That elusive beast: value for money

Investors are being charged as much as £3bn a year more in annual fees than they should be, and that’s just in the UK, according to a new fund management company called TCF Investments, which last week launched a retail fund range called ‘The Total Clarity Funds’.

TCF Investments co-founder, David Norman, believes enough is enough, and it’s time for a Robin Hood style revolution that “tips the balance back in favour of poor investors and away from greedy managers.”

‘Charges have risen relentlessly over the decades when they should have been falling as funds grew in size,’ says Norman., former UK CEO at Credit Suisse. ‘[…] On top of these management fees the costs of trading the stocks and shares within funds can add 1.4% a year or more of performance drag.’

The issue of value for money in the fund management industry has been debated intermittently down the years within the industry. We all know that many actively managed funds don’t produce performance above their benchmark index, but nonetheless levy a higher management fee than index funds – that is to say they charge for failure. However, usually the birch twigs come out after things have gone badly wrong and they are quietly put away again when things start to go right – or seem to.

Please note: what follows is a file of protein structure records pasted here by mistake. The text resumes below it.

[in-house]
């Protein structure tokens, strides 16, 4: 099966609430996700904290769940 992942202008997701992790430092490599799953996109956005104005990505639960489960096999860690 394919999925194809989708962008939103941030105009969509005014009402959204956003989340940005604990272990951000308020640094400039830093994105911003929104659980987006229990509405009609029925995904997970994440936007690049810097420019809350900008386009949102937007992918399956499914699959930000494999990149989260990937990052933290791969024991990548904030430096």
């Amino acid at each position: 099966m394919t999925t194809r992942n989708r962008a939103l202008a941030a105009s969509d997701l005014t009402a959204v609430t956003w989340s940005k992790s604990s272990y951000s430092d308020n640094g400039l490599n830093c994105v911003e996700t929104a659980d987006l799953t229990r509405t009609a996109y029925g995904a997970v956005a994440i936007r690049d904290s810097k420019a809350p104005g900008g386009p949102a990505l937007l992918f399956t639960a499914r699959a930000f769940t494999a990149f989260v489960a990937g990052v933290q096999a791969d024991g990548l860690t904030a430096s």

TCF Investments is different in that it plans to build its whole business around addressing ‘the critical issues of poor value in fund management’. It’s homepage boldly states that ‘TCF Investment is a new kind of asset manager: we genuinely put the customer and their interests at the heart of our business.’

If you feel you’ve heard that before, you might like to take a closer look at what TCF Investments actually does. Basically, it offers a range of four passive funds of funds that invest across the equity, bond and property sectors and have different risk profiles, or different allocations to equities: 20%, 40%, 60% or 80%.

That doesn’t make the funds different. What perhaps does is that they don’t pay commission, and the TER of 0.8% falls as the fund grows. The company’s founders also emphasise that they have most of their own savings in the funds.

It’s hard to start a revolution in the fund management industry, much less a Robin Hood style revolution. But in the festival of overcharging that the financial services industry has so often seemed to become, it is heartening that someone at least considers it worth a try – and has a menu item on their homepage that reads ‘Treating customers fairly’.

Fiona Rintoul, editorial director
©2010 funds europe



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